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Red umbrella - sex workers' rights


Being an ally for sex workers' rights in France

We can only achieve equal societies and access to SRHR for all if we ensure that sex workers are included. We talked with Le Planning Familial about the context in France and their engagement.

We can only achieve equal societies and access to sexual and reproductive health and rights for all if we ensure that sex workers are included. This has been the stance since 2012 of IPPF's French member, Le Planning Familial.

Since then, the organisation has been defending sex workers’ rights and access to health, including the right to autonomy and bodily integrity and the right to work and live free from violence and discrimination. It describes itself as an ally, listening to and supporting sex worker organisations and adding its voice to calls for decriminalisation as the only way to respect human rights.

Since the introduction of the Nordic Model in France in 2016, which criminalised the purchase of sex, reports of violence against sex workers have almost doubled. Criminalisation of clients has had a detrimental impact on the lives and safety of people who do sex work.

Mel Noat from Le Planning Familial acknowledged that even now there is confusion about the law: “It is not illegal to be a sex worker but because clients have been criminalised, sex workers can’t work. Police often fine sex workers despite it being legal.”

Because of criminalisation, clients want to avoid being fined, which in turn pushes sex workers underground into dangerous situations. With the current legal framework, they are more exposed to violent exploitation, precarious working conditions and are involved in high-risk behaviour just to earn basic wages.

Mel said: “People work in dark places, without anyone around to witness violence from clients like stealing money, physical and sexual abuse, sometimes even murder. Sex workers have no choice over their customers, no choice of working hours, and no customer screening.”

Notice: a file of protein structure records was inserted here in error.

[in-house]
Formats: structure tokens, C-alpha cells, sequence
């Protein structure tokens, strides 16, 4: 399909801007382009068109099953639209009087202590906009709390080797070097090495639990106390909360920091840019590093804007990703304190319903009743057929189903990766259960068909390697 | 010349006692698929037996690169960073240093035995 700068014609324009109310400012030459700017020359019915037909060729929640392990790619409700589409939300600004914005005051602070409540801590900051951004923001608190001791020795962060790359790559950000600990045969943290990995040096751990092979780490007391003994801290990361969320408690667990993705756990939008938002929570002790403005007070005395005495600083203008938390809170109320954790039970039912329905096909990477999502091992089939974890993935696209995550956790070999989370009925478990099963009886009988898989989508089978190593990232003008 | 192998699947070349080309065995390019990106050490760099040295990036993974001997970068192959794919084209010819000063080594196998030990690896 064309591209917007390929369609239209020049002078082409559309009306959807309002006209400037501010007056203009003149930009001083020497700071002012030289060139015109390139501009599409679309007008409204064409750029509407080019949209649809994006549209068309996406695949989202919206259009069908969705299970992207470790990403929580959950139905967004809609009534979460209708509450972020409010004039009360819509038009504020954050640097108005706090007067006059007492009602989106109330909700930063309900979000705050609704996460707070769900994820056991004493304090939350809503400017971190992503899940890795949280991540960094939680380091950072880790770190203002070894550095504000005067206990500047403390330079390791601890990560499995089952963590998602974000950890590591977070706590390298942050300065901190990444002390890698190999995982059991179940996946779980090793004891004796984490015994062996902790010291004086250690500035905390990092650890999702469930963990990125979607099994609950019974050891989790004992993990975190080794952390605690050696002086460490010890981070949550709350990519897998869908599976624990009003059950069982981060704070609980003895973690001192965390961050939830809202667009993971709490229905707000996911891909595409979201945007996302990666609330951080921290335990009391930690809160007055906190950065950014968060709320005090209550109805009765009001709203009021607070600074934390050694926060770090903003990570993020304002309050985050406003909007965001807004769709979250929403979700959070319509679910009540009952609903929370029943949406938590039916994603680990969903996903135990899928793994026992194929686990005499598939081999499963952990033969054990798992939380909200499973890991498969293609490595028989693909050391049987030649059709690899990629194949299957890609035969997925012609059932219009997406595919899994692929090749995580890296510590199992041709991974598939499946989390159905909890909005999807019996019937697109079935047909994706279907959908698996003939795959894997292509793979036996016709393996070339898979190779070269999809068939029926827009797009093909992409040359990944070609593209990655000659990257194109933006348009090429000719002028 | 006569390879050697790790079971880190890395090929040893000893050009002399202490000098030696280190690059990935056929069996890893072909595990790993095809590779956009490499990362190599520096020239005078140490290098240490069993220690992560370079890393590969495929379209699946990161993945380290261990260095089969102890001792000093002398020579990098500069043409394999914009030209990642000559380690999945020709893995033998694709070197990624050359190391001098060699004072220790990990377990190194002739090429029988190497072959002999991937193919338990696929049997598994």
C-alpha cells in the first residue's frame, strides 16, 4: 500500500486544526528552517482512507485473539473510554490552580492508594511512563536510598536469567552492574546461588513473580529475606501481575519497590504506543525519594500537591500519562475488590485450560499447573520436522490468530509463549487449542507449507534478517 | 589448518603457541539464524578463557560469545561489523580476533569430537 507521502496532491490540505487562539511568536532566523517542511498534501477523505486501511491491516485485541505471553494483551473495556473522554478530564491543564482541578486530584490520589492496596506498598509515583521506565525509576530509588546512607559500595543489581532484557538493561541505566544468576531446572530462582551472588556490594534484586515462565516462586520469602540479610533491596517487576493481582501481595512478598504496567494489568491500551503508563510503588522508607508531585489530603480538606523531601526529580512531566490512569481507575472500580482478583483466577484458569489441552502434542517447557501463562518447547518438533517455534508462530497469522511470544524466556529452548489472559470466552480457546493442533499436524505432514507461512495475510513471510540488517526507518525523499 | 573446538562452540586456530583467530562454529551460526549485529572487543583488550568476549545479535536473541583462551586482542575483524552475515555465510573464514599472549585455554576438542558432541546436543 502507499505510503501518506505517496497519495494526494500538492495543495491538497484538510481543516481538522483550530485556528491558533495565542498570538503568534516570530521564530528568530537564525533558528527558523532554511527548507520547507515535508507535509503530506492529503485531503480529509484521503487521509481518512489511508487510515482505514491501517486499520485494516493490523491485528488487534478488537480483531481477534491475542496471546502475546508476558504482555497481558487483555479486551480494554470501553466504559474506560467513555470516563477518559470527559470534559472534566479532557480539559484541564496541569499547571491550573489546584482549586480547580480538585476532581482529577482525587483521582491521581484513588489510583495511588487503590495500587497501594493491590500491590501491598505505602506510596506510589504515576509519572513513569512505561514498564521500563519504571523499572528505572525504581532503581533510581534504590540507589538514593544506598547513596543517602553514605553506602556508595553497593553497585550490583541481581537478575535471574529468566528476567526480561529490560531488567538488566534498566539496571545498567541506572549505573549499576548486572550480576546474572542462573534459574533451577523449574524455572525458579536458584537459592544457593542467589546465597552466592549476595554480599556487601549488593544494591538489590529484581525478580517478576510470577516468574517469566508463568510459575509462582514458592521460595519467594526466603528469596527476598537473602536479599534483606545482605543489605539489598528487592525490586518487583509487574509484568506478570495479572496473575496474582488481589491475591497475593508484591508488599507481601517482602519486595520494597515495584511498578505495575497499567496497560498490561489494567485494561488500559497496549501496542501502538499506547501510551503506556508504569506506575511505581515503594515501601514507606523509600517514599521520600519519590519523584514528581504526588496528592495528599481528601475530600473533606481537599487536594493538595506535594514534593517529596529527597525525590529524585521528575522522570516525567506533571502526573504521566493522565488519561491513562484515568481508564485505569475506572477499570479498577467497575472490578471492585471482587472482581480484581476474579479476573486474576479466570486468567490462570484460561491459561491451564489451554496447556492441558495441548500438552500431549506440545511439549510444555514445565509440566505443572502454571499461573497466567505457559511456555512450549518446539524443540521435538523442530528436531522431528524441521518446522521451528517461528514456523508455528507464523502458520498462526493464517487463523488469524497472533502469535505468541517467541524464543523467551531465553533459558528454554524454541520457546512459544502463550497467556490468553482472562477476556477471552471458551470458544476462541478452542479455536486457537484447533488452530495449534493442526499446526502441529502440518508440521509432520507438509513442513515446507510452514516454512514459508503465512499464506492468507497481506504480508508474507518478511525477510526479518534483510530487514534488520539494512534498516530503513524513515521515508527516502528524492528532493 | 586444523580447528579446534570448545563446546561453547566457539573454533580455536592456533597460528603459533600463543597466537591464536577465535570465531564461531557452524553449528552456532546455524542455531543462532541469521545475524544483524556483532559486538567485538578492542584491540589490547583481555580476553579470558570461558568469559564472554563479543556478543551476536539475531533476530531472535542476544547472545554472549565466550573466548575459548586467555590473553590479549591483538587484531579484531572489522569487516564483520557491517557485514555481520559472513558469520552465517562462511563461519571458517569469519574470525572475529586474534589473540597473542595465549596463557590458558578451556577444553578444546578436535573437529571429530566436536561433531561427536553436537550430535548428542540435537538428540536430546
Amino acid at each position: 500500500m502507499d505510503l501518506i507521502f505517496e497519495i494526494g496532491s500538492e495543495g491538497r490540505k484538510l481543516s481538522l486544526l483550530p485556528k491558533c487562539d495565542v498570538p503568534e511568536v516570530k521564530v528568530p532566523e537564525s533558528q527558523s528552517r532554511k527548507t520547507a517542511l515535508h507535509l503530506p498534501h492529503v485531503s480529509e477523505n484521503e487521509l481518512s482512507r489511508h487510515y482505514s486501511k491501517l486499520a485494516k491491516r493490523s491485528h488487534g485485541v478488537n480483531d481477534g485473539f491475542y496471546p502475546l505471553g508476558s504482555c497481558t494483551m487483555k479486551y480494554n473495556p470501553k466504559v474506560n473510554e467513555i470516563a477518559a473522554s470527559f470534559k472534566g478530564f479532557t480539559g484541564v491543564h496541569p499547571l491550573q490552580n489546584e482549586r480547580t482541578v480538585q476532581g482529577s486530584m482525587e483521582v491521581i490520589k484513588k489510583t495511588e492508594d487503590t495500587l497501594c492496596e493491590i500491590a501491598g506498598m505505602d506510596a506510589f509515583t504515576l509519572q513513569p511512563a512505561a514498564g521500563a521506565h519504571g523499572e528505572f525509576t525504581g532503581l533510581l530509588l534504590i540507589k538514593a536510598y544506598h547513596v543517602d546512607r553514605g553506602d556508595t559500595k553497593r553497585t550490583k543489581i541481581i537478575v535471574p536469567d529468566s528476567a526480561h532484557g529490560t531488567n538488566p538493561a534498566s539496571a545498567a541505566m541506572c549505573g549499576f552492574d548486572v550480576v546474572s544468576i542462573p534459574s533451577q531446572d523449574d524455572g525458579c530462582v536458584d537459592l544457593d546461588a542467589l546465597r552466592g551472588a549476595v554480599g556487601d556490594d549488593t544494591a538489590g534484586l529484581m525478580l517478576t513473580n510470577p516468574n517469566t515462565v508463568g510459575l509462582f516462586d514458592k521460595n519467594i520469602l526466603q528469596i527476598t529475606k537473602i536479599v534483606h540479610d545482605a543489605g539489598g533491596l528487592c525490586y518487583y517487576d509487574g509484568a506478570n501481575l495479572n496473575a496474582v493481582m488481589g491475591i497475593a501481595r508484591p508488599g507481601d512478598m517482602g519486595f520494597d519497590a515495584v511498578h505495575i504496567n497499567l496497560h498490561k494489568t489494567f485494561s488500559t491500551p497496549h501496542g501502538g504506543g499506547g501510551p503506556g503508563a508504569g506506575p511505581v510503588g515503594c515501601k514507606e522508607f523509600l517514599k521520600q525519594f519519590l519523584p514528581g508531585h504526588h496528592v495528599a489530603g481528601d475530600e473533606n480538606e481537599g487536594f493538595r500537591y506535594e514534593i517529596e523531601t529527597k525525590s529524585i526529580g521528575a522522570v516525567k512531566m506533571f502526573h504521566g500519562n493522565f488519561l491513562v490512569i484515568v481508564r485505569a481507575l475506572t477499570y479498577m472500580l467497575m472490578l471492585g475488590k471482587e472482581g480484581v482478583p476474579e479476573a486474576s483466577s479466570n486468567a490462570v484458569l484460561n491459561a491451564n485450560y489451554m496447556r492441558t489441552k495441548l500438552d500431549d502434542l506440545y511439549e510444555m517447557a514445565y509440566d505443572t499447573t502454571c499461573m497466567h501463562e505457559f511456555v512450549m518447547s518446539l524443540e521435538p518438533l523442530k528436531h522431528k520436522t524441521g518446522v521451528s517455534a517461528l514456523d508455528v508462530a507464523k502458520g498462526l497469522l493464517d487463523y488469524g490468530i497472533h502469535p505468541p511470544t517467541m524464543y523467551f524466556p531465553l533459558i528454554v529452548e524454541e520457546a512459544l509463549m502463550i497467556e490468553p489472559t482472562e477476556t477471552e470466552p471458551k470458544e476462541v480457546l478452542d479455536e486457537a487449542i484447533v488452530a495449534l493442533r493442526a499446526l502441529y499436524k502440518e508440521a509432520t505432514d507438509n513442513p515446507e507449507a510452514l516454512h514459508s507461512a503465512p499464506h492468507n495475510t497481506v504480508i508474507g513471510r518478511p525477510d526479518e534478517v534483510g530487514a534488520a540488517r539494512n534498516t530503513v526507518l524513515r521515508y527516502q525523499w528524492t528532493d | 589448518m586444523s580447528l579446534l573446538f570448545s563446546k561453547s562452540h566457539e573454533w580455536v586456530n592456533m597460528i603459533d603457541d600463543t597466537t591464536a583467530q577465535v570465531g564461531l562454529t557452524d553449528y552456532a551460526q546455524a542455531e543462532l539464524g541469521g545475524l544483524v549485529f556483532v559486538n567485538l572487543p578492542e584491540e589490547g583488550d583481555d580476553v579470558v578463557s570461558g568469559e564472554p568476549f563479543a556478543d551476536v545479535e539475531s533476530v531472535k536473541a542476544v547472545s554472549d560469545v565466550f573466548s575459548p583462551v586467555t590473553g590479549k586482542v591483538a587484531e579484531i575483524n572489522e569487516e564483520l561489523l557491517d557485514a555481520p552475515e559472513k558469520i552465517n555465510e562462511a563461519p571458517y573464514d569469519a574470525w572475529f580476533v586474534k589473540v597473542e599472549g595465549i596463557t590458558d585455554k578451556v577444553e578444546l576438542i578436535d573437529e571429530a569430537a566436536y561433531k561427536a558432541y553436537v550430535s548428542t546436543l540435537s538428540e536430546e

He added that sex workers face negotiating difficulties due to dwindling clientele. This, she argues, makes it harder to enforce the basics of sexual risk reduction like condom use.

Whether it comes to access to healthcare, exposure to violence, discrimination and stigma, or financial insecurity, the harms of the 2016 law have been far greater for groups experiencing intersecting forms of exclusion, such as migrant and trans sex workers.


How the current law creates obstacles to protecting sex workers’ health and rights

As a result of the 2016 law, sex workers are moving away from the traditional spaces where they would find and meet clients. Sometimes they have to venture to hidden places, such as apartments, which jeopardises their safety, as they are more isolated if subjected to violence or if a client refuses to pay. Many turn to intermediaries (pimps or sex websites) and end up paying back part of their income, which makes their situation even more precarious and reduces their autonomy over their work.

Sex workers are often pushed into homelessness as they are forced to travel to different cities every few weeks to look for clients, now that these are more difficult to find. This affects their health and welfare as, for example, they don’t know where the closest hospital is, or where they can find condoms or information centres.

People are also working more online, due to both the law change and the subsequent COVID-19 crisis. This reduces contacts with the community associations supporting sex workers’ rights, making it more difficult to provide information about healthcare and support.